I have been developing a hunch. This could easily turn out to be wrong, of course, but I do have something of a track record with hunches. (No, really. I predicted cupcakes were going to be the next thing when all anybody was eating was big ole slices! And don’t get me started on small plates. Or dim sum. OK, so a lot of my hunches do seem to be food-based).
This one isn’t.
I’m going to go out on a limb and predict that in the next few years, book events are going to become more important than they ever have been before. Author readings and signings. Multi-author panel discussions. Schmooze over coffee chats. You name it–and get creative. Because the authors and their publicists sure will be.
We live in a world with so much cyber noise that we’re all going deaf. Some days I feel that if I get one more tweet, I’m going to fly away myself. Forget your latest 5 star review. You could tell me in 140 characters that the New York Times raved and I might fail to parse it. There is just. Too. Much. Noise.
But if we’re sitting down together? If I’m settled in a chair, amidst a crowd of fellow book lovers, about to hear a great tale, or share a laugh? And afterwards I might get to shake your hand and have a book signed? Well, then I’m all yours. Instead of staring dumbly at a screen, I’m connected at the human level–and in the end I think that’s what all the cyber noise is aimed at.
Recently Atria, a division of Simon & Schuster, came up with a unique angle on human interaction and enlisted four of their top mystery and suspense authors for it. Take one cool looking bus, put four writers in it, give them a driver and some roadies, and send them from New York to Missouri with stops at some of the best bookstores in the country, and what do you get?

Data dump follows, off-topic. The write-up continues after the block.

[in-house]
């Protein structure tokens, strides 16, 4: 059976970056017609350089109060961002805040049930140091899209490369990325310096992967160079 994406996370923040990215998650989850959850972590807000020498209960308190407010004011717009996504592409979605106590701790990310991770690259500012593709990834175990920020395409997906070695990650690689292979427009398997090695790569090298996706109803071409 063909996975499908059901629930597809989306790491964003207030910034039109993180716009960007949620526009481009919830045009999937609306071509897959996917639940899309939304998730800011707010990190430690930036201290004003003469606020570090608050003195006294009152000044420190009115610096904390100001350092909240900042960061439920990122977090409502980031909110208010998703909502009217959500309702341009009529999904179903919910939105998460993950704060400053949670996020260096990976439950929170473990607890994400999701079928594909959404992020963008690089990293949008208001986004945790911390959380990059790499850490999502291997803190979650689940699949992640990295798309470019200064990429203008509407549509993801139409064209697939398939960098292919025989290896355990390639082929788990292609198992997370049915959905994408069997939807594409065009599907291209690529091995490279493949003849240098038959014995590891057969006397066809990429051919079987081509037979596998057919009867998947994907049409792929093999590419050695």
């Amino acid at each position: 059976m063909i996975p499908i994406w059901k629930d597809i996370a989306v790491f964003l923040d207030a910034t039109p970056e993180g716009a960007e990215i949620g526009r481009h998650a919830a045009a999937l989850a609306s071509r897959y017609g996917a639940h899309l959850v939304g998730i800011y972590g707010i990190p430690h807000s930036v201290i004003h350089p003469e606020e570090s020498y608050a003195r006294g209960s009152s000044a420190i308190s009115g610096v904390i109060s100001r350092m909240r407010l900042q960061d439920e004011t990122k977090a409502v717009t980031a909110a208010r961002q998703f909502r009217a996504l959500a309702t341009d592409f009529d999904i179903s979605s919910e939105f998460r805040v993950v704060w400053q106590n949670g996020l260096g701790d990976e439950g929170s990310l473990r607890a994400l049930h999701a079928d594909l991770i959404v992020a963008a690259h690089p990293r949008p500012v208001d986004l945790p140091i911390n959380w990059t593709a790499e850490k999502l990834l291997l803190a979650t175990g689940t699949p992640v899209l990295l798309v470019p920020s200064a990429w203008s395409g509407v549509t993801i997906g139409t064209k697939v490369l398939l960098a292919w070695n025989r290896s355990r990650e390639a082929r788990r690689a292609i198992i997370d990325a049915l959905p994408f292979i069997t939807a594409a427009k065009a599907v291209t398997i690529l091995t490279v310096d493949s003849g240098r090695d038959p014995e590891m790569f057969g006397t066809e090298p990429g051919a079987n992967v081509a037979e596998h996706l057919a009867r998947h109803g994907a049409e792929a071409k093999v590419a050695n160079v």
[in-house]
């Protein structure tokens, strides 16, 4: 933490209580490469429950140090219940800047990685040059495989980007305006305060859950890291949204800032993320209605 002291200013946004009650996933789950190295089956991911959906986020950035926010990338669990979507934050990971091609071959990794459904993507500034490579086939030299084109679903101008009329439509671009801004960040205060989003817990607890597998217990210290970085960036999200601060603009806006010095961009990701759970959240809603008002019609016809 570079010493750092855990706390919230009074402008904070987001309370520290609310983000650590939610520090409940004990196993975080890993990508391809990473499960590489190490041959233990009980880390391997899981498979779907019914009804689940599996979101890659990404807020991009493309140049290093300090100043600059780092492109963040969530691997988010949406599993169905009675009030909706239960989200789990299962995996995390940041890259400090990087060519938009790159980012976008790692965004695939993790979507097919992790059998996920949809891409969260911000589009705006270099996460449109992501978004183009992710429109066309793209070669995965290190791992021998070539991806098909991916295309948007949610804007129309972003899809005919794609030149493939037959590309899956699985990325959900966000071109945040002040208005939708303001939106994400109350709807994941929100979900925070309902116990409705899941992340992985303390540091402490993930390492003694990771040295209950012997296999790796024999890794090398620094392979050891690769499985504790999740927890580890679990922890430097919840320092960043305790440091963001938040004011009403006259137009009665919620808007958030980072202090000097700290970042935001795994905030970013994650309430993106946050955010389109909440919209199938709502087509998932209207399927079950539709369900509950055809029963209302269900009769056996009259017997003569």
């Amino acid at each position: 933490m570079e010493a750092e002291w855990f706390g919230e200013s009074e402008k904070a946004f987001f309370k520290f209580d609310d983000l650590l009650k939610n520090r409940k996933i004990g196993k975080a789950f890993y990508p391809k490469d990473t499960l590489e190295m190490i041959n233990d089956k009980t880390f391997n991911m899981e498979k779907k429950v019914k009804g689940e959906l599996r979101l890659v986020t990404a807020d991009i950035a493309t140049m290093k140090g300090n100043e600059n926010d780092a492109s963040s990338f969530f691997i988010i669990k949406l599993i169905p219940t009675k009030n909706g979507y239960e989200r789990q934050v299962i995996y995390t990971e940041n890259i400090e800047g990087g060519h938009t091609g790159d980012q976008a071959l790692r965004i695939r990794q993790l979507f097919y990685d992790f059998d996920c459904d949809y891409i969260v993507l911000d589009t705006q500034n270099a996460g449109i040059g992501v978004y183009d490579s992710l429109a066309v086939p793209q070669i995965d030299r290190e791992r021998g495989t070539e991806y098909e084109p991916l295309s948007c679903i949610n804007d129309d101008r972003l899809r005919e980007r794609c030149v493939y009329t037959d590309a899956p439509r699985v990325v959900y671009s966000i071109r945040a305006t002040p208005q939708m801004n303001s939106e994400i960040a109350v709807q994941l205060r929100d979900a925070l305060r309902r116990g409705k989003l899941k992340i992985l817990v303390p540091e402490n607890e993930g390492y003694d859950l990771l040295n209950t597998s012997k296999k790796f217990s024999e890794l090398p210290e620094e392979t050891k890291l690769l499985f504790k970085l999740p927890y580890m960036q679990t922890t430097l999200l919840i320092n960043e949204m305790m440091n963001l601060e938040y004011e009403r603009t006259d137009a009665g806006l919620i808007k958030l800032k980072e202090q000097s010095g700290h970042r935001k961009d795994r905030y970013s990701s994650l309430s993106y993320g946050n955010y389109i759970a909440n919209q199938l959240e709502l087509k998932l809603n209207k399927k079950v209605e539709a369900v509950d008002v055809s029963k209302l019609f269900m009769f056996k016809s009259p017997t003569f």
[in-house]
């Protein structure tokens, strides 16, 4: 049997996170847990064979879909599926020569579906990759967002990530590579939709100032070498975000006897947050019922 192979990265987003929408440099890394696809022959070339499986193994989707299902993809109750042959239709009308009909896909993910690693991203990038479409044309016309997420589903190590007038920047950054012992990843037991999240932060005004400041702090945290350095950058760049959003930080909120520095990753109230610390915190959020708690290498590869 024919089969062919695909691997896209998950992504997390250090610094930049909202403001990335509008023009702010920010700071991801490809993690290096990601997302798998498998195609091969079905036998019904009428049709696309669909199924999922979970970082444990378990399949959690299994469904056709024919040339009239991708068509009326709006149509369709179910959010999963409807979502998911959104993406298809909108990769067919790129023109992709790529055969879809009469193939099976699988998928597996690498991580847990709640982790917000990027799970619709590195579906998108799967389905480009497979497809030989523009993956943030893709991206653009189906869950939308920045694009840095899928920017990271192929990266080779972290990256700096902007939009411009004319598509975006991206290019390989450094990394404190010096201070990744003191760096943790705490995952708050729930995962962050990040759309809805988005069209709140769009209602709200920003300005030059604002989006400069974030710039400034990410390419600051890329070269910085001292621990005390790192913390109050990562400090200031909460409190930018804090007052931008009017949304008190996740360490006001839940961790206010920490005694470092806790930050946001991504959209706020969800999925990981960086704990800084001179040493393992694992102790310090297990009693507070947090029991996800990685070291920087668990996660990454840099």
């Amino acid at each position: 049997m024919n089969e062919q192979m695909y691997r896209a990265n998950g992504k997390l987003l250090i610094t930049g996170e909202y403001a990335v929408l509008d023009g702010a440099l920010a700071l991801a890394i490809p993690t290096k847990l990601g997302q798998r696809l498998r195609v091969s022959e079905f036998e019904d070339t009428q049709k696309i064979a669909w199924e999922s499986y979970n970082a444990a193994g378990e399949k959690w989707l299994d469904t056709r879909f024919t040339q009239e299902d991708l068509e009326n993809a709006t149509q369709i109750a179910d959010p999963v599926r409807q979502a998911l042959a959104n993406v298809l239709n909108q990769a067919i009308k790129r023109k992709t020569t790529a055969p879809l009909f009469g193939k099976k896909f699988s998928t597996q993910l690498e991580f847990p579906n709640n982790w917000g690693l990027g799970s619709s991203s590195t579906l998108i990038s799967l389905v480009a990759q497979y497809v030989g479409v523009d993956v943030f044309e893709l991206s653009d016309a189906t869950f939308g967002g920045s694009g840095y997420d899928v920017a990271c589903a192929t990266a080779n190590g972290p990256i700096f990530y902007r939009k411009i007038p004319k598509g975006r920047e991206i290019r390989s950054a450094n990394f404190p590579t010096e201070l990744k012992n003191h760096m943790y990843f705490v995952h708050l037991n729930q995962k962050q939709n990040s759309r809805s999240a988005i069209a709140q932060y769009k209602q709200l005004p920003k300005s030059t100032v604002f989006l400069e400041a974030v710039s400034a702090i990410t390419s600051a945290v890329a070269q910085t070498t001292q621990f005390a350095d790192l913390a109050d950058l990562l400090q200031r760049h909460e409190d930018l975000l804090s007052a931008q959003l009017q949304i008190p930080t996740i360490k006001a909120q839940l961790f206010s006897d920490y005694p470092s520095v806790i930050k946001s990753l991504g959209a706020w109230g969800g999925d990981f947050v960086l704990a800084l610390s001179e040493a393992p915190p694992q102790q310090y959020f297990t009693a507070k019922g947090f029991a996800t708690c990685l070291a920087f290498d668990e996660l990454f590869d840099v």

MJ Rose, who explored the self-publishing frontier the way the first astronauts ventured into space, only to break out with enormous mainstream success, and Liza Marklund, the only Swedish author besides Stiegg Larsson to reach #1 on the NYT list, were kind enough to answer a few questions about their experiences.
What’s the hardest part about spending your days on a bus with three other super-talented authors? (Another way of asking this might be, What’s the hardest part about spending your days on a bus with three other folks who kill people for recreation?)
MJ Rose: Trying to avoid getting killed is the hardest parts. No, seriously, suspense writers get their aggressions out on paper. And this trip proves that yet again. No hostility or creepiness. These guys are wonderful, funny and smart. The company is the best part of the bus ride.
Liza Marklund: These English speakers are behaving at their very best – at least verbally. Do not know what they are writing on their endless sessions on their computers, though (we have wireless on the bus, which worked everywhere but in Iowa). Me, on the other hand–I am the only one able to say anything without anyone else knowing the true meaning (I just switch to my native Swedish, hee hee…)
Is McDonalds selling its trillionth burger thanks to this tour, or what are you eating?